One of the biggest challenges in building a career in biodiversity is the ability to quickly and correctly identify the plant species that you encounter in the field. If you need to go to an herbarium, then you’re screwed. I know this because i happen to have a great botany teacher in my college, his name is William Vargas. When i go with him on a trip, he can identify almost all plant species, even down to species level, with the blink of an eye. Off course there are some identifications that needs to be done in the herbarium, but only in special cases, if your making a revision etc.

Studies in vegetation are so important because they are the support for planification, management and conservation of tropical ecosistems. And remember that the tropics comprise almost two thirds of all vascular flora. Colombia itself has about 30,000 plant species. This is why learning to identify plants is not an easy task.  There are at least 250 plant families in the neotropics only. Some very different from each other. Some perplexingly similar. By identifying a plant to family level then it’s easy to go down to the genre and species level, whoever  i would say it’s best to identify to genre level because with the APG system some families are constantly changing.

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The Red Lists of Threatened Species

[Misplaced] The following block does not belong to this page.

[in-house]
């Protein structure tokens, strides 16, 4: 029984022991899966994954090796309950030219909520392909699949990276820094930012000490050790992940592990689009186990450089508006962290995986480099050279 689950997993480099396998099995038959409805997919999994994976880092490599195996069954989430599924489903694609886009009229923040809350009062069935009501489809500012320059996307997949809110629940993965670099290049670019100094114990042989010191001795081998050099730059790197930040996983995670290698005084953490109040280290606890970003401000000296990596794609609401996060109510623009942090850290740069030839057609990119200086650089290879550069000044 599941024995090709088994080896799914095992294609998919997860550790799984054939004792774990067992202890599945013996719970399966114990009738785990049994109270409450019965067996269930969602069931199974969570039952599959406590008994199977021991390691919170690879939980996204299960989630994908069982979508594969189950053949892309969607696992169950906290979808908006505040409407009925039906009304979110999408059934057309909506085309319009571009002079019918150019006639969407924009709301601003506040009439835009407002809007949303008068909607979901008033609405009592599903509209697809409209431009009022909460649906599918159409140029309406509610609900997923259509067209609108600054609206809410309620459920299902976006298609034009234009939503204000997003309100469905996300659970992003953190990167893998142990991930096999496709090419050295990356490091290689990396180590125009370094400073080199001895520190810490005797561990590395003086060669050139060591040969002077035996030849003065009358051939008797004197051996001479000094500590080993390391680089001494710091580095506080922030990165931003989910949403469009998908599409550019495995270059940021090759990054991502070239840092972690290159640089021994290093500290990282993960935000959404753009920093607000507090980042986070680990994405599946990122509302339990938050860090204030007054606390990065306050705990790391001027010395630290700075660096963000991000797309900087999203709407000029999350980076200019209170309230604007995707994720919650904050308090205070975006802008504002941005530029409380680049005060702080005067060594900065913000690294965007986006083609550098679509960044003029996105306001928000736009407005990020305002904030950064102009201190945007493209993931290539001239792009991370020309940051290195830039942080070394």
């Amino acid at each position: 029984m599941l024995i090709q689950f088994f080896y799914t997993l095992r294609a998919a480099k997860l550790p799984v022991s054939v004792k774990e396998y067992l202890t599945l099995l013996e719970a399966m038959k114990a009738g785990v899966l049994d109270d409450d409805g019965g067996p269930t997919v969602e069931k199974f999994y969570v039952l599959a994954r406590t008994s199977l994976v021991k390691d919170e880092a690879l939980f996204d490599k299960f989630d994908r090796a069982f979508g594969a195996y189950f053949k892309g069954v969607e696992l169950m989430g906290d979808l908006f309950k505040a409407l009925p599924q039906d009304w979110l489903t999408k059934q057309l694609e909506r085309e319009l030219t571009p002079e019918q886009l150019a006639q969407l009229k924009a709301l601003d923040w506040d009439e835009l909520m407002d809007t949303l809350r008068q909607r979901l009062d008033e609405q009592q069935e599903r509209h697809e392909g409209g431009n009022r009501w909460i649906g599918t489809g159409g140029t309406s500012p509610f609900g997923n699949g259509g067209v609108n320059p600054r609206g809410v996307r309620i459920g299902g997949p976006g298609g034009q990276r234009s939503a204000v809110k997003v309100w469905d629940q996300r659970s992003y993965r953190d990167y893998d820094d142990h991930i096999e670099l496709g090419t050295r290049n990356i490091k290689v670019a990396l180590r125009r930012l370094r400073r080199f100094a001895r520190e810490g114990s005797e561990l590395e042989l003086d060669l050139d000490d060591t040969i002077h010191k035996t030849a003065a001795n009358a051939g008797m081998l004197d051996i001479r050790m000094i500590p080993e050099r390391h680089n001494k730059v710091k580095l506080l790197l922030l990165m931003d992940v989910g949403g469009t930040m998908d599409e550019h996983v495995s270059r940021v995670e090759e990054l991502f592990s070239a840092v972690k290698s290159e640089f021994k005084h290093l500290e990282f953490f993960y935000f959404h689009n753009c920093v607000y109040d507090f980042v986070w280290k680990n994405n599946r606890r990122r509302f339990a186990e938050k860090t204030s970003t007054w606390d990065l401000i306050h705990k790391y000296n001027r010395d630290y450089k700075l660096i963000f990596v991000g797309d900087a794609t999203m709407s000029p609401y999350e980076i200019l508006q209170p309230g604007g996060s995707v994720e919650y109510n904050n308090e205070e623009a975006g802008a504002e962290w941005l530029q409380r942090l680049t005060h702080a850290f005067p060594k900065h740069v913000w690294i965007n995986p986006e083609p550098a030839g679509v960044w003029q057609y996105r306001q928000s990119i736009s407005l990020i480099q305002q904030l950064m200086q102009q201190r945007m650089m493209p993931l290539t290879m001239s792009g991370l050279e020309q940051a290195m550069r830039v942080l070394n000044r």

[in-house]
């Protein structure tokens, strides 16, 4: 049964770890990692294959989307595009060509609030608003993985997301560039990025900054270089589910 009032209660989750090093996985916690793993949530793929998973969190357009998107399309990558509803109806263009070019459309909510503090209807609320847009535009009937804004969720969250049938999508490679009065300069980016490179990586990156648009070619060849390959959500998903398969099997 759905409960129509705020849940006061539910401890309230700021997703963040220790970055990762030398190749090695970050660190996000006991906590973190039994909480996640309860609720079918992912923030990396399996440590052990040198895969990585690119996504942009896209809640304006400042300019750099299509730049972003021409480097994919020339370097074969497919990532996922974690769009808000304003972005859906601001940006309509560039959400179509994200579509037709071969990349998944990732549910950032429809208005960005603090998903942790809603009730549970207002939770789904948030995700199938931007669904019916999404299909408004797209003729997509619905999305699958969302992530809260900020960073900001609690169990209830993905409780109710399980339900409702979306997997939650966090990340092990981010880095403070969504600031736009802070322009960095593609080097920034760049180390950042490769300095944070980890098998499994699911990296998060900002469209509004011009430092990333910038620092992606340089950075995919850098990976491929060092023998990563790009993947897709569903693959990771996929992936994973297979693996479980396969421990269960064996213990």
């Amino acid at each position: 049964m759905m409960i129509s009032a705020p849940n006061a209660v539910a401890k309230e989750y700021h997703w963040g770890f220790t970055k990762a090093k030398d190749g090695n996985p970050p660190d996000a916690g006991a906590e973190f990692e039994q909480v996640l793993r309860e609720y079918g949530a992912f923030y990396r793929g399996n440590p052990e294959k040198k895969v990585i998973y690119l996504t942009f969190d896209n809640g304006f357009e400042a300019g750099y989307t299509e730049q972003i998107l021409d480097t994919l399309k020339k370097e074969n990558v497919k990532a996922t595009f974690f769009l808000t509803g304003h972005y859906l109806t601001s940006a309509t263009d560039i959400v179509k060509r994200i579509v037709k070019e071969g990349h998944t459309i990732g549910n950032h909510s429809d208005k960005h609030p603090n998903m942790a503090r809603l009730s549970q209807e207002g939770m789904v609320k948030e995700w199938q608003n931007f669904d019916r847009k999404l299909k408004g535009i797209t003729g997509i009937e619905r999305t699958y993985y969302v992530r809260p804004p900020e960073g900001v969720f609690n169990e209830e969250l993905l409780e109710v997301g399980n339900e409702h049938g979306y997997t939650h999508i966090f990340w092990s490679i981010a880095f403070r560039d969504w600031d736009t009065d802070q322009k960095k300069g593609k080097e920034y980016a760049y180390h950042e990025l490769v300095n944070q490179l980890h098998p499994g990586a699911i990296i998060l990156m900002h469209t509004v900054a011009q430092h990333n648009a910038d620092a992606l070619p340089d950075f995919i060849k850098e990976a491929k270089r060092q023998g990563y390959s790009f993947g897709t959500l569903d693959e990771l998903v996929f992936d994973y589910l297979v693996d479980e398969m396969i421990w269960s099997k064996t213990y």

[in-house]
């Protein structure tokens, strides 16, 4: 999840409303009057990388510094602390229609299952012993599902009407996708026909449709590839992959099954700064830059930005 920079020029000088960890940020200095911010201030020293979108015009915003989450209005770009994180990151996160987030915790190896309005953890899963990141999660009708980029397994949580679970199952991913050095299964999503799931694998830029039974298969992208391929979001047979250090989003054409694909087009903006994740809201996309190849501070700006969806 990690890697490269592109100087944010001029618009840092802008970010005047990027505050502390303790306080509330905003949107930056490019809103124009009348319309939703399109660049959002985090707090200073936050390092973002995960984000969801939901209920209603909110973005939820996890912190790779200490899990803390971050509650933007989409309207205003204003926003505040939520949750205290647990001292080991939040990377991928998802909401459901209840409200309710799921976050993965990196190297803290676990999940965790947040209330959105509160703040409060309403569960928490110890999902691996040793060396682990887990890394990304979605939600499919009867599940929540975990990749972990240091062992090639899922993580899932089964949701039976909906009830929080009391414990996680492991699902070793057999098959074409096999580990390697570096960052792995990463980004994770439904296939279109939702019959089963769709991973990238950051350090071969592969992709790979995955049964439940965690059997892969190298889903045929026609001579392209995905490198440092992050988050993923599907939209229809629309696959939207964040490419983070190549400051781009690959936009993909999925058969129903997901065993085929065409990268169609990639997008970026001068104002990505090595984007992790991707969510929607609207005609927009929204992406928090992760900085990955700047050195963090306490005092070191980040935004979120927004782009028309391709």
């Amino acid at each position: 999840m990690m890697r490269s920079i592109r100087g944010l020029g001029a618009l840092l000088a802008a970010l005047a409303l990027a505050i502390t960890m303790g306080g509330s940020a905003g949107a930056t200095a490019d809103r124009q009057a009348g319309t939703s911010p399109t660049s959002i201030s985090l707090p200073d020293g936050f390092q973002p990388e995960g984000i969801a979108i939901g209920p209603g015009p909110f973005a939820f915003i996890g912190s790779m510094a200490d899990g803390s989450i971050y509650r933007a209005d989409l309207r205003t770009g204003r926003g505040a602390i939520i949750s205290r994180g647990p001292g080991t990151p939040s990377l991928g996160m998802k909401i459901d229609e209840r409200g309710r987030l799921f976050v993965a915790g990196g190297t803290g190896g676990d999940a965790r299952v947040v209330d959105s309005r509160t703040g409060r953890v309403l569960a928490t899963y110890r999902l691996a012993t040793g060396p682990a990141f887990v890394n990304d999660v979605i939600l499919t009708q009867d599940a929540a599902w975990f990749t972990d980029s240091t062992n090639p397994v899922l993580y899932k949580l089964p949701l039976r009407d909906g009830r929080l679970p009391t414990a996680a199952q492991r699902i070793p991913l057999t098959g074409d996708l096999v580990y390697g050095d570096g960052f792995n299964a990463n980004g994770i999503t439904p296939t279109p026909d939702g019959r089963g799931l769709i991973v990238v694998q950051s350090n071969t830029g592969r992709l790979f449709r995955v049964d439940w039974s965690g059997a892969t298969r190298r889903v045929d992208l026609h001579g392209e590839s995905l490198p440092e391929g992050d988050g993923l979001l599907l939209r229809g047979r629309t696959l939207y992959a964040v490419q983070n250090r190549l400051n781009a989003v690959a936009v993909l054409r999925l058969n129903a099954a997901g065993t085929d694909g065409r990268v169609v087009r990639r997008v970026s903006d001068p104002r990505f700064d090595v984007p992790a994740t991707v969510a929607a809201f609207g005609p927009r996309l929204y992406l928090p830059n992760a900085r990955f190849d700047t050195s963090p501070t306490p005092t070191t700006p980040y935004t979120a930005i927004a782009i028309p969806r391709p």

IUCN Red List

The red lists of threatened species are an excellent way to assess what are the main elements of our biodiversity that we need to protect. Some species require immediate action or their survival is at risk. A red list can tell us this kind of precious information.

However, generating this kind of list is not an easy task. It requires a lot of effort and teamwork from researchers to generate data that is reliable, consistent and useful. In fact, most of the information comes from scientist that dedicated most of their life to a particular taxon or species.

Now the question is how do you know if a species is threatened or not? And by the way… how do you categorize if the species is at the brink of extinction or maybe it’s populations are declining in a slow way? This is the job of the UICN (International Union for Conservation of Nature) where they have assigned specific criteria to know how endangered is a species. The criteria include important aspects like decline in area of occupancy and how small are the populations.

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What is Biodiversity to Me

Biodiversity is a relative recent term, and a straightforward definition is that it means the variation of all life forms.  Most people then think about species diversity, which is key because it works like a proxy to understand biodiversity at the other levels it embraces; which include the genetic, evolutionary, ecosistemic and landscape levels.

Now,  personally i think any definition doesn’t honor what biodiversity represents. To really understand it you should experience it. There is no way around. Somehow in the scientific paradigm there’s the idea that you can understand everything with the rational mind but this is not the case. Let me explain you: